News in Brief: Month of June

Four Directions on Barrie Street.

Four Directions Aboriginal Student Centre undergoing renovation

Following recommendations made by the Truth and Reconciliation task force, Four Directions is under construction for expansion and revitalization. The centre will be reopening this fall.

Four Directions, currently occupying 146 Barrie St., will be extended to include the neighbouring building. The renovated centre will house a new library, programming space and a ceremonial room. Plans for the centre also feature more meeting rooms and additional office space. 

The expansion of Four Directions is a result of recommendations made by the Truth and Reconciliation Task Force. In the Task Force’s report, Queen’s was advised to centralize Indigenous activities and traditions on campus, as well as increase the visibility of the Indigenous community.

Recommendation 13, according to The Gazette, stated Queen’s should “expand Four Directions Aboriginal Student Centre and ensure that it is appropriately staffed and resourced to adequately support expanding enrolment of Aboriginal students.”

Four Directions staff will work in Victoria Hall while construction is ongoing. 

City honours two Queen’s students with civic awards

On June 20, the City of Kingston announced this year’s Civic Awards recipients. 

According to the City, the awards honour residents who’ve made outstanding contributions to the comminuty. 

This year’s recipients will be honoured during the Canada Day Civic Ceremony at noon on July 1 at City Hall.

“We live in an amazing city, thanks in large part to the incredible volunteers we have throughout Kingston” Mayor Bryan Paterson said in a press release.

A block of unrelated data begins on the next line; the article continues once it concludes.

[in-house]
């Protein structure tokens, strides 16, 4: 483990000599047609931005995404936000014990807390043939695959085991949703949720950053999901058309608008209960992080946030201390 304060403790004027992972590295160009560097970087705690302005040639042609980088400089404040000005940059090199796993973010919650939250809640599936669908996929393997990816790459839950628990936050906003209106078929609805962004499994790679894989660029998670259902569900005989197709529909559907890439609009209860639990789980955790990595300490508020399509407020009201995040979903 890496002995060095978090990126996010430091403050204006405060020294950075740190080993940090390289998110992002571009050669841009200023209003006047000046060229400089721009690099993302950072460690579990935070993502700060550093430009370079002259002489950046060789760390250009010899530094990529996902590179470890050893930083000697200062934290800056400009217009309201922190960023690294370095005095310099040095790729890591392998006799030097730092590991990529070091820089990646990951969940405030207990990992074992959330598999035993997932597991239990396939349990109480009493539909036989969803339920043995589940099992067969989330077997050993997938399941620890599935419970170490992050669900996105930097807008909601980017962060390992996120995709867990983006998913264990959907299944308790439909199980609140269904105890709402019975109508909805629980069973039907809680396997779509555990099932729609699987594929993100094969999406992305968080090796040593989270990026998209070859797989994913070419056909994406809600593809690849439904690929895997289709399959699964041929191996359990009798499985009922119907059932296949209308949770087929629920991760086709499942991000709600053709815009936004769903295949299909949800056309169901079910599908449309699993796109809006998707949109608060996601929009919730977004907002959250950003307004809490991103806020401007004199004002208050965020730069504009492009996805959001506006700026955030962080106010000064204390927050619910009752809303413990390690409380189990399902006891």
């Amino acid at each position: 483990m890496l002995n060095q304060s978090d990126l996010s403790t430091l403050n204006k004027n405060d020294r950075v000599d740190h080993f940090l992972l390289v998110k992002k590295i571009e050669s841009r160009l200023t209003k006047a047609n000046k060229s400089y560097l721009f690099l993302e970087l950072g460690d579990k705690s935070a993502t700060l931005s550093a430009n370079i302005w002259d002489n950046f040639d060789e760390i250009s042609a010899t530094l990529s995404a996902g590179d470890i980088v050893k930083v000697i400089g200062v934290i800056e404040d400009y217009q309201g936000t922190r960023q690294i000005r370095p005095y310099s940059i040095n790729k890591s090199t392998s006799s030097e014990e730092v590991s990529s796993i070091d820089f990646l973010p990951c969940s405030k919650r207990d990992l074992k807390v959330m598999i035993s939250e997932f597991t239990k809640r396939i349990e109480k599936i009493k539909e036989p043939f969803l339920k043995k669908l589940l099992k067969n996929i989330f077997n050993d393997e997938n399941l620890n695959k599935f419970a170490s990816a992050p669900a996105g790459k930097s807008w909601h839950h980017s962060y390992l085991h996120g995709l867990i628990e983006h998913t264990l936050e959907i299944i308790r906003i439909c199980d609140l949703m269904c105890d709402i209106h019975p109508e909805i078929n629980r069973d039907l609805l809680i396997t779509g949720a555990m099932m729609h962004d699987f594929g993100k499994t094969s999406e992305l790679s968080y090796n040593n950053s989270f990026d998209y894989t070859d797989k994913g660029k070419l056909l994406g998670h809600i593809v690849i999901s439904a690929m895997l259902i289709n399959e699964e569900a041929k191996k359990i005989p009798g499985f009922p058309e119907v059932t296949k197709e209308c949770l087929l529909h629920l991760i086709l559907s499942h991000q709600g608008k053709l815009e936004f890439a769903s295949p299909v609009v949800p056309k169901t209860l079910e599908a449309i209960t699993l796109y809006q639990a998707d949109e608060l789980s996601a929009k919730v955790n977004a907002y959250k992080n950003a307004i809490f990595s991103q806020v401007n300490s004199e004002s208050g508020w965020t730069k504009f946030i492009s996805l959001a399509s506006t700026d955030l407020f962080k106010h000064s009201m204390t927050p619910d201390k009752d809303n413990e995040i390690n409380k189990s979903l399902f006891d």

One of the honourees, Emilio Frometa,  is  the former captain of the Queen’s Gaels football team and is studying to receive his masters in Industrial Relations.

Frometa is also the founder and executive director of the Queen’s Autism Mentorship Program that pairs varsity athletes with local youth. The program is meant to “foster friendships and assist with building skills.”

“Emilio saw the need, recruited volunteers and created this program, which has paired more than 40 student athletes with 80 youth and is now supported by Autism Ontario,” the City’s statement read. “He hopes to expand the program to other universities across the province.”

Queen’s other honouree will be Yaara Docrat, a teaching candidate who organized for popular band Busty and the Bass to visit J. G. Simcoe Public School. The band played for and mentored the school’s seventh and eigth grade students.

Docrat has volunteered for the Canadian Network for Arts and Learning. She also led the new Kingston Youth4Music hub in the first Virtual Summit for Music Education hosted by The Coalition of Music Education.

The summit, hosted at the Tett Centre, brought youth from six time zones together to talk about music education.

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